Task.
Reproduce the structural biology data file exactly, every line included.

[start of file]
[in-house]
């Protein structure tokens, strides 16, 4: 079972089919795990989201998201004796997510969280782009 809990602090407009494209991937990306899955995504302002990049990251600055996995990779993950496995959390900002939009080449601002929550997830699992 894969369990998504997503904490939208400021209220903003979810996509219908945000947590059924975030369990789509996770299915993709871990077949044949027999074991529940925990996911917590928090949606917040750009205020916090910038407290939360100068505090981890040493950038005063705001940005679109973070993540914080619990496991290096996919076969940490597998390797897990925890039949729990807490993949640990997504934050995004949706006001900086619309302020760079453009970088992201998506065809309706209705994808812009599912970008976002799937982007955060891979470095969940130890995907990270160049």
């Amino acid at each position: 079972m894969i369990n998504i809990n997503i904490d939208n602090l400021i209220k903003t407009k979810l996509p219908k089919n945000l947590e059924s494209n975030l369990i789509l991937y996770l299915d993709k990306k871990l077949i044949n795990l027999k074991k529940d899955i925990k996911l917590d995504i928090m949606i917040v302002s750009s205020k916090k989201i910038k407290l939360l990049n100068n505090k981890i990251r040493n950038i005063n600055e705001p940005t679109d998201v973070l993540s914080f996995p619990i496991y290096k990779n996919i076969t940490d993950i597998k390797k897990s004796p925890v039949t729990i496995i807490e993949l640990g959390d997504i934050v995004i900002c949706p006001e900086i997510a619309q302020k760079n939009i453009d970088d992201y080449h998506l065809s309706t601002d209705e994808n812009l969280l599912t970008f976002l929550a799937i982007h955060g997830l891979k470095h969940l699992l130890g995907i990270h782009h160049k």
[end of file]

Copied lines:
[in-house]
């Protein structure tokens, strides 16, 4: 079972089919795990989201998201004796997510969280782009 809990602090407009494209991937990306899955995504302002990049990251600055996995990779993950496995959390900002939009080449601002929550997830699992 894969369990998504997503904490939208400021209220903003979810996509219908945000947590059924975030369990789509996770299915993709871990077949044949027999074991529940925990996911917590928090949606917040750009205020916090910038407290939360100068505090981890040493950038005063705001940005679109973070993540914080619990496991290096996919076969940490597998390797897990925890039949729990807490993949640990997504934050995004949706006001900086619309302020760079453009970088992201998506065809309706209705994808812009599912970008976002799937982007955060891979470095969940130890995907990270160049």
């Amino acid at each position: 079972m894969i369990n998504i809990n997503i904490d939208n602090l400021i209220k903003t407009k979810l996509p219908k089919n945000l947590e059924s494209n975030l369990i789509l991937y996770l299915d993709k990306k871990l077949i044949n795990l027999k074991k529940d899955i925990k996911l917590d995504i928090m949606i917040v302002s750009s205020k916090k989201i910038k407290l939360l990049n100068n505090k981890i990251r040493n950038i005063n600055e705001p940005t679109d998201v973070l993540s914080f996995p619990i496991y290096k990779n996919i076969t940490d993950i597998k390797k897990s004796p925890v039949t729990i496995i807490e993949l640990g959390d997504i934050v995004i900002c949706p006001e900086i997510a619309q302020k760079n939009i453009d970088d992201y080449h998506l065809s309706t601002d209705e994808n812009l969280l599912t970008f976002l929550a799937i982007h955060g997830l891979k470095h969940l699992l130890g995907i990270h782009h160049k």